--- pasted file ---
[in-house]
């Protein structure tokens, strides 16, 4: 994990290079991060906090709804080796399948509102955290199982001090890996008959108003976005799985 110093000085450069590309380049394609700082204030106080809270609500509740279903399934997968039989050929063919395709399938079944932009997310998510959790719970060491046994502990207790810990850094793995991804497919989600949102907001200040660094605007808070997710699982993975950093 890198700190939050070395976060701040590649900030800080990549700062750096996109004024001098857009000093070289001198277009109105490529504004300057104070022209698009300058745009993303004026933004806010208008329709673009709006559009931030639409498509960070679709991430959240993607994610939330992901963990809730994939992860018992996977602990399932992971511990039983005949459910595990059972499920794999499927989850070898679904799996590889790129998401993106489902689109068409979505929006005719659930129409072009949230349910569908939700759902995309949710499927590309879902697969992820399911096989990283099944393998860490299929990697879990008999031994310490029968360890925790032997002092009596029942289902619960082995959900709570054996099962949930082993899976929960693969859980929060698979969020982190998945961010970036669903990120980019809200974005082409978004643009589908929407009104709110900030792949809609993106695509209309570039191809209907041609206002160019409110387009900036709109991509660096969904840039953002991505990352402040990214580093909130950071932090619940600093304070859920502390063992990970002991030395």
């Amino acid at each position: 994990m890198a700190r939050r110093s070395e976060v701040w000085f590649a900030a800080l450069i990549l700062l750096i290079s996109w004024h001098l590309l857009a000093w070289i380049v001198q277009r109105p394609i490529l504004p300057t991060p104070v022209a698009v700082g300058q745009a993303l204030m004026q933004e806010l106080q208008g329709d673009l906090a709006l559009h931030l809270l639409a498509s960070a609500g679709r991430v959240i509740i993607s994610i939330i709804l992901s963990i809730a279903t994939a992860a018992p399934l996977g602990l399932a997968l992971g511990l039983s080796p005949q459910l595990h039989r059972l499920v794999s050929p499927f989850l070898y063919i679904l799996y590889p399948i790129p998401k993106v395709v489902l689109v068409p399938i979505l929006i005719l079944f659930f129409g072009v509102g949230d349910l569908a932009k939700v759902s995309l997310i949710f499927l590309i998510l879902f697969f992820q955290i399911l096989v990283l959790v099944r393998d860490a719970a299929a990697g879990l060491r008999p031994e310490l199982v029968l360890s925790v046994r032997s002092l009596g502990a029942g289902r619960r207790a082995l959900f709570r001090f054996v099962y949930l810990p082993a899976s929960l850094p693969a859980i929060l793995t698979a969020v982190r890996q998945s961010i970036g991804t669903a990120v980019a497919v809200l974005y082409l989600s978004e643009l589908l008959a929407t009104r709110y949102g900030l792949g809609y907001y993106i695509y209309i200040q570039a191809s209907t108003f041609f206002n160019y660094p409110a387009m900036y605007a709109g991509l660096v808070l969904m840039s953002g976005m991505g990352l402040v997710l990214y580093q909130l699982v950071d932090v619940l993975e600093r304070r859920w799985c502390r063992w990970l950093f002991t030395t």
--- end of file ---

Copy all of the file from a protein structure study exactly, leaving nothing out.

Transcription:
[in-house]
């Protein structure tokens, strides 16, 4: 994990290079991060906090709804080796399948509102955290199982001090890996008959108003976005799985 110093000085450069590309380049394609700082204030106080809270609500509740279903399934997968039989050929063919395709399938079944932009997310998510959790719970060491046994502990207790810990850094793995991804497919989600949102907001200040660094605007808070997710699982993975950093 890198700190939050070395976060701040590649900030800080990549700062750096996109004024001098857009000093070289001198277009109105490529504004300057104070022209698009300058745009993303004026933004806010208008329709673009709006559009931030639409498509960070679709991430959240993607994610939330992901963990809730994939992860018992996977602990399932992971511990039983005949459910595990059972499920794999499927989850070898679904799996590889790129998401993106489902689109068409979505929006005719659930129409072009949230349910569908939700759902995309949710499927590309879902697969992820399911096989990283099944393998860490299929990697879990008999031994310490029968360890925790032997002092009596029942289902619960082995959900709570054996099962949930082993899976929960693969859980929060698979969020982190998945961010970036669903990120980019809200974005082409978004643009589908929407009104709110900030792949809609993106695509209309570039191809209907041609206002160019409110387009900036709109991509660096969904840039953002991505990352402040990214580093909130950071932090619940600093304070859920502390063992990970002991030395």
């Amino acid at each position: 994990m890198a700190r939050r110093s070395e976060v701040w000085f590649a900030a800080l450069i990549l700062l750096i290079s996109w004024h001098l590309l857009a000093w070289i380049v001198q277009r109105p394609i490529l504004p300057t991060p104070v022209a698009v700082g300058q745009a993303l204030m004026q933004e806010l106080q208008g329709d673009l906090a709006l559009h931030l809270l639409a498509s960070a609500g679709r991430v959240i509740i993607s994610i939330i709804l992901s963990i809730a279903t994939a992860a018992p399934l996977g602990l399932a997968l992971g511990l039983s080796p005949q459910l595990h039989r059972l499920v794999s050929p499927f989850l070898y063919i679904l799996y590889p399948i790129p998401k993106v395709v489902l689109v068409p399938i979505l929006i005719l079944f659930f129409g072009v509102g949230d349910l569908a932009k939700v759902s995309l997310i949710f499927l590309i998510l879902f697969f992820q955290i399911l096989v990283l959790v099944r393998d860490a719970a299929a990697g879990l060491r008999p031994e310490l199982v029968l360890s925790v046994r032997s002092l009596g502990a029942g289902r619960r207790a082995l959900f709570r001090f054996v099962y949930l810990p082993a899976s929960l850094p693969a859980i929060l793995t698979a969020v982190r890996q998945s961010i970036g991804t669903a990120v980019a497919v809200l974005y082409l989600s978004e643009l589908l008959a929407t009104r709110y949102g900030l792949g809609y907001y993106i695509y209309i200040q570039a191809s209907t108003f041609f206002n160019y660094p409110a387009m900036y605007a709109g991509l660096v808070l969904m840039s953002g976005m991505g990352l402040v997710l990214y580093q909130l699982v950071d932090v619940l993975e600093r304070r859920w799985c502390r063992w990970l950093f002991t030395t």